This time limit applies not only to any bodily injuries you may have suffered in a slip-and-fall. It is also applicable to any property damage you may have suffered in the fall. For instance, if you damaged your smartphone in a slip-and-fall, you have three years to claim compensation for this loss as well.
Comparative Negligence Rule
Michigan uses a modified comparative negligence rule when determining fault in personal injury cases. This means that the percentage of fault in a personal injury accident is allocated to all the parties involved in proportion to their degree of negligence.
For instance, if you are found 10% negligent in a slip-and-fall, you receive 90% of the total damages you are actually entitled to. In this way, the amount of damages you receive is trimmed by the percentage of your fault.
When a victim files a slip-and-fall injury claim, it is not uncommon for the property owner to come up with the counter claim that the victim also shared the blame for the accident. This is simply done to bring down the actual amount of damages the property owner will eventually have to pay the victim.
If your share of the fault in a slip-and-fall accident is 51% or more, you are barred from receiving any compensatory damages at all.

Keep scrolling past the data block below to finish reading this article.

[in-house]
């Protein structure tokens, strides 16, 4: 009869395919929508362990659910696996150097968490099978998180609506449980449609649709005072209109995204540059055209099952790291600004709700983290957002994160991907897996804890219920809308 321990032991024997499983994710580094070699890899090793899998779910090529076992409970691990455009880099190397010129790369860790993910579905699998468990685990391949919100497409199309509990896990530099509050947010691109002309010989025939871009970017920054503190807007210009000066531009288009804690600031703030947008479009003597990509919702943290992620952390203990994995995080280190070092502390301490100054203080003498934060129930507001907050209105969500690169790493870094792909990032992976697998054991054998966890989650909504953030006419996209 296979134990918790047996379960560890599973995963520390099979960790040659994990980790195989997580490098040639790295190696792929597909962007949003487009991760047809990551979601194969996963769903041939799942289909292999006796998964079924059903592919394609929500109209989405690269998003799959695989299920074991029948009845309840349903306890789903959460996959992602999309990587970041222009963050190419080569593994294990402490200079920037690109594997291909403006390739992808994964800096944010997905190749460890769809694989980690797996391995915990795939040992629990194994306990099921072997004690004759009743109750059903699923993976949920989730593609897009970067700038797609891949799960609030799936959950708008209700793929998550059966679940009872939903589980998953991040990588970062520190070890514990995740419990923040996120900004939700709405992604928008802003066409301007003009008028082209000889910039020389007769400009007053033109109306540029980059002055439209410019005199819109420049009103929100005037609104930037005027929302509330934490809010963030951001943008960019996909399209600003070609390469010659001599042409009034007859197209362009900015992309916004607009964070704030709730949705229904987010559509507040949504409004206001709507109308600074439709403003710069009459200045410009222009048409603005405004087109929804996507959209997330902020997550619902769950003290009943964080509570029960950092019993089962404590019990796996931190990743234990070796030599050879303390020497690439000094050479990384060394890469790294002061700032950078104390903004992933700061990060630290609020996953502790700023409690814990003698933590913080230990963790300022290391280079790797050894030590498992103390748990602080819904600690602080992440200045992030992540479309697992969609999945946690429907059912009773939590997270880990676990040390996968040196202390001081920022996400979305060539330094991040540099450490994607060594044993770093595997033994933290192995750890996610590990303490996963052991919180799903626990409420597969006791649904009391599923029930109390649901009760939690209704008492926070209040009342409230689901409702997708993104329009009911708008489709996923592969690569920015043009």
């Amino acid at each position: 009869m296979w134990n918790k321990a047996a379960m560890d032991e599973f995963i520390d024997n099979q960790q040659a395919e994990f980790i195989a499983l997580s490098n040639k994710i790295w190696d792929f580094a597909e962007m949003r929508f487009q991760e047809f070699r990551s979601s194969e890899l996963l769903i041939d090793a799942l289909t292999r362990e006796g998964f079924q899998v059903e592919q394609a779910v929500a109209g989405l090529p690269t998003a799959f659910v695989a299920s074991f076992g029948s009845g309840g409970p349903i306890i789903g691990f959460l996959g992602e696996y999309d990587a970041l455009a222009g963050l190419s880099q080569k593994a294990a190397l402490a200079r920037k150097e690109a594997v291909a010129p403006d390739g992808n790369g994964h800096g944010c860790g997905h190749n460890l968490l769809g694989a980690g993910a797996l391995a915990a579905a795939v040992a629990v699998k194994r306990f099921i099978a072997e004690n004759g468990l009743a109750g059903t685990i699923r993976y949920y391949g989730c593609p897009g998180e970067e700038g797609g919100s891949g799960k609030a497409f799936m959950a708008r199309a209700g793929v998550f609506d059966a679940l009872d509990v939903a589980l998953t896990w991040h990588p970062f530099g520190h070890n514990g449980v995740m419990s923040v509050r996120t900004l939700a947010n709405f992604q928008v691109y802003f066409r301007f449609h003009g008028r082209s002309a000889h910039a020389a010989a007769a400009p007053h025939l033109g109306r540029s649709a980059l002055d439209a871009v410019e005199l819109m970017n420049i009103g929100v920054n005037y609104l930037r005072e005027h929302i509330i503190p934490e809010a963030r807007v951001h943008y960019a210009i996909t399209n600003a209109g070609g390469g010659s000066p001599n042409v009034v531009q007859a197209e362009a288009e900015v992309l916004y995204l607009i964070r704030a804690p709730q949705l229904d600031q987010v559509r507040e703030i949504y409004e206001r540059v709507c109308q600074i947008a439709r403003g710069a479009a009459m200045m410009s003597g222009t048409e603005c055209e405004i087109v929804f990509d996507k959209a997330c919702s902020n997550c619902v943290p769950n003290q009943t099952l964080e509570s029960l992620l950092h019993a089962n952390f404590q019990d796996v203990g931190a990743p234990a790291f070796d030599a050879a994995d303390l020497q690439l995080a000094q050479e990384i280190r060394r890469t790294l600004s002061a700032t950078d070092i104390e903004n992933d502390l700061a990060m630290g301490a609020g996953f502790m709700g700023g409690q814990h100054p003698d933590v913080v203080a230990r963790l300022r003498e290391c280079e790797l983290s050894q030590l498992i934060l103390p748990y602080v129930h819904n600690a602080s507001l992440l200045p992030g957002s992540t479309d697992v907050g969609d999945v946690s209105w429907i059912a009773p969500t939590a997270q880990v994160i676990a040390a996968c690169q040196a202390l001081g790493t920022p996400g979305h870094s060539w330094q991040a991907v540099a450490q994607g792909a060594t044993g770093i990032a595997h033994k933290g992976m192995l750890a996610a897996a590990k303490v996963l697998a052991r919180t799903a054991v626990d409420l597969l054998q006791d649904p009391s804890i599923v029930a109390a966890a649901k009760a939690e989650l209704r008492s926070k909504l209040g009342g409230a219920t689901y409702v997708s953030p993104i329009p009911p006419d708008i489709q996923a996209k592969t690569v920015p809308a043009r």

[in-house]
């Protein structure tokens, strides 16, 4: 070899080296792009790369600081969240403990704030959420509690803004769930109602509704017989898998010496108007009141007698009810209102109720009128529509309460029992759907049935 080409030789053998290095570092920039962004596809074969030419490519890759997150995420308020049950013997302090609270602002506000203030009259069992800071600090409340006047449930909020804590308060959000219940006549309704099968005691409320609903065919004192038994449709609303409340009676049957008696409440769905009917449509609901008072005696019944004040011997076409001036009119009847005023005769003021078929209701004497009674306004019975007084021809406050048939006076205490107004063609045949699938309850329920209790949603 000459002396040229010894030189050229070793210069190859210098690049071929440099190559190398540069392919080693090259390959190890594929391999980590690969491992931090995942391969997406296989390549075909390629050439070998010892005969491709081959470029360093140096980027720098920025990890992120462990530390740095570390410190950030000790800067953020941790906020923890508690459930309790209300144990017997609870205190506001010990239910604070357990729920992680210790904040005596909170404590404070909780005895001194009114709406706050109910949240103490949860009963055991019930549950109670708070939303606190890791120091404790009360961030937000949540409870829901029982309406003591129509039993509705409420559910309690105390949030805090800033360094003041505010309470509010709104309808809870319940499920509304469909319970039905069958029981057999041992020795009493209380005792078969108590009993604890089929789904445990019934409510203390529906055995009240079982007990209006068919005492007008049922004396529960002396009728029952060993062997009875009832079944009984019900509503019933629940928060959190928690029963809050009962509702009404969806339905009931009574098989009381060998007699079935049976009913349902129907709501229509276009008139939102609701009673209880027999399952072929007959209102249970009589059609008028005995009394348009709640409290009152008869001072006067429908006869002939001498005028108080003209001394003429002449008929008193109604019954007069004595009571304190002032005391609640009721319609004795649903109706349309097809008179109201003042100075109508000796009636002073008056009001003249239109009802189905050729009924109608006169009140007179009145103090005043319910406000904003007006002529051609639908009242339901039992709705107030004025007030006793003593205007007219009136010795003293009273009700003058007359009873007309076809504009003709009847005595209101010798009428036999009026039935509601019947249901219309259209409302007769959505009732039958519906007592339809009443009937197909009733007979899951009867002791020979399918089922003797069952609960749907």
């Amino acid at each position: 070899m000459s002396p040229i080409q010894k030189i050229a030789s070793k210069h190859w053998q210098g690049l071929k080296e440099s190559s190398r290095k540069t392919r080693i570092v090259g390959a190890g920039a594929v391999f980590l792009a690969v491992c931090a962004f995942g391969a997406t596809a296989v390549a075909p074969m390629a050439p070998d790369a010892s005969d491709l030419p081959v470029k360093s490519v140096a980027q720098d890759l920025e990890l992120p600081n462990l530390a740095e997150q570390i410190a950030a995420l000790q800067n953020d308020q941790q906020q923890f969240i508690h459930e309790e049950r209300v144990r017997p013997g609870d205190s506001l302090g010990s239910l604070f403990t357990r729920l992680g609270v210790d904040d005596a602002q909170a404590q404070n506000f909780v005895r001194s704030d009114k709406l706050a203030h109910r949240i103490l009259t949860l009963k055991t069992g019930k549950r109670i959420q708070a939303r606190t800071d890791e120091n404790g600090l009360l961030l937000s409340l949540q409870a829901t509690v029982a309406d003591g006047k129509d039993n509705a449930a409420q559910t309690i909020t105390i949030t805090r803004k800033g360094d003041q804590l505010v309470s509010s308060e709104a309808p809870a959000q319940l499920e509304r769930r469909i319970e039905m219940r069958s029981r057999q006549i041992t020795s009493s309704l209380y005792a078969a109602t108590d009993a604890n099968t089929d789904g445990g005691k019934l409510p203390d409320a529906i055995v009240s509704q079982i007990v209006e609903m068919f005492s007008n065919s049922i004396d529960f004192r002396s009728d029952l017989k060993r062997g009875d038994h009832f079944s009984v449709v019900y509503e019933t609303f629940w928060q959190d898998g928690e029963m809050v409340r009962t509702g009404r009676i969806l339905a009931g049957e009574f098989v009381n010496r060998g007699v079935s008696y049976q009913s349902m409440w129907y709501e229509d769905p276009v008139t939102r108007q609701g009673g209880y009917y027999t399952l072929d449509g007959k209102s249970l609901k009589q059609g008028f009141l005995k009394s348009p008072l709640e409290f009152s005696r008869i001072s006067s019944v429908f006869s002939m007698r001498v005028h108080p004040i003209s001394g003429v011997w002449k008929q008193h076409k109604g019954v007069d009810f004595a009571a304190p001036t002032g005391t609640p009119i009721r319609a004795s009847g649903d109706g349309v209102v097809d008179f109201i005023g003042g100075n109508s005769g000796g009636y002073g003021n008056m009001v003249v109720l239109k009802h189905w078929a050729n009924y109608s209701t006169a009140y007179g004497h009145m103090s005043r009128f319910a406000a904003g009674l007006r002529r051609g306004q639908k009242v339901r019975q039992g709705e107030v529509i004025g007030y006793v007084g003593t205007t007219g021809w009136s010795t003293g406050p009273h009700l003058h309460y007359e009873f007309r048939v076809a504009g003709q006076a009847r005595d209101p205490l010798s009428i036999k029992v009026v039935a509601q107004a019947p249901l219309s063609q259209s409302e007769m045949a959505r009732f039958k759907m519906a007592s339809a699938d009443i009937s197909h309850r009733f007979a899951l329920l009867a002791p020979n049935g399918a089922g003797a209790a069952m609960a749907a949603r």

Common Objections Raised Against Slip-and-Fall Claims
The owner of a property or a building may raise a number of objections to counter your slip-and-fall injury claim. Following are some of the most common objections that are typically used in such cases:
- It may be claimed by the legal counsel of the property owner that the dangerous condition which caused your injury was obvious and should have been known to you.
- It may be argued that reasonable steps had been taken to warn visitors about an area with hazards. Such steps may include the placement of cones and signs to let the visitors know that a section of the property was off-limits.
- The owner can object that you were visiting an area which is closed to visitors or where no visitors are expected when the injury occurred.
- Based on available evidence, it may be objected that you were distracted at the time the slip-and-fall incident occurred. Such distraction may include talking on the phone or walking while under the influence of alcohol.
- Finally, if you were wearing footwear that was not suitable for the site of the incident, it can be claimed that your footwear was actually to blame for the injury.
Even if these objections may not succeed in getting your claim dismissed, they may still be effective in trimming down the actual settlement amount.
How Detroit Slip and Fall Lawyers Can Help You?
If you intend to file a slip-and-fall claim, you must be sufficiently prepared. On your own, you may have a hard time facing off the legal counsel of the property owner. This is why it is critically important to have a qualified lawyer by your time.
Here at TorkLaw, we help slip-and-fall victims recover a fair compensation for their injuries. Get in touch with us today to discuss your options and get an estimate on the amount of damages you may be able to recover from the liable party.